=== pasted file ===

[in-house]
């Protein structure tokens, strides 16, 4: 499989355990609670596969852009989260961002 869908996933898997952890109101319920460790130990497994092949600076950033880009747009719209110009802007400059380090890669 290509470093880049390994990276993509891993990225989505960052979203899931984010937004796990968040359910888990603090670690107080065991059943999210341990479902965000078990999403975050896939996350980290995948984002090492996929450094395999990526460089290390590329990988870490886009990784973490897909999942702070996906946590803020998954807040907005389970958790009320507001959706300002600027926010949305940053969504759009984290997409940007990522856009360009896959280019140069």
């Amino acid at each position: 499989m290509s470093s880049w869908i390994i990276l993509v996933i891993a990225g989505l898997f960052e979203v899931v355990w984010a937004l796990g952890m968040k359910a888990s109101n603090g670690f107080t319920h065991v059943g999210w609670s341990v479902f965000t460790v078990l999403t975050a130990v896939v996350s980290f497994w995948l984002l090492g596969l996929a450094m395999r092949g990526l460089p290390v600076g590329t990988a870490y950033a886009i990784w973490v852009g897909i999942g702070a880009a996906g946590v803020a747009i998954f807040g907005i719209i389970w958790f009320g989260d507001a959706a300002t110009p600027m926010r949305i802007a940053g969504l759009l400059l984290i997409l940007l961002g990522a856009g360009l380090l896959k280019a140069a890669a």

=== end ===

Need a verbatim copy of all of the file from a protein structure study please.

[in-house]
């Protein structure tokens, strides 16, 4: 499989355990609670596969852009989260961002 869908996933898997952890109101319920460790130990497994092949600076950033880009747009719209110009802007400059380090890669 290509470093880049390994990276993509891993990225989505960052979203899931984010937004796990968040359910888990603090670690107080065991059943999210341990479902965000078990999403975050896939996350980290995948984002090492996929450094395999990526460089290390590329990988870490886009990784973490897909999942702070996906946590803020998954807040907005389970958790009320507001959706300002600027926010949305940053969504759009984290997409940007990522856009360009896959280019140069």
């Amino acid at each position: 499989m290509s470093s880049w869908i390994i990276l993509v996933i891993a990225g989505l898997f960052e979203v899931v355990w984010a937004l796990g952890m968040k359910a888990s109101n603090g670690f107080t319920h065991v059943g999210w609670s341990v479902f965000t460790v078990l999403t975050a130990v896939v996350s980290f497994w995948l984002l090492g596969l996929a450094m395999r092949g990526l460089p290390v600076g590329t990988a870490y950033a886009i990784w973490v852009g897909i999942g702070a880009a996906g946590v803020a747009i998954f807040g907005i719209i389970w958790f009320g989260d507001a959706a300002t110009p600027m926010r949305i802007a940053g969504l759009l400059l984290i997409l940007l961002g990522a856009g360009l380090l896959k280019a140069a890669a």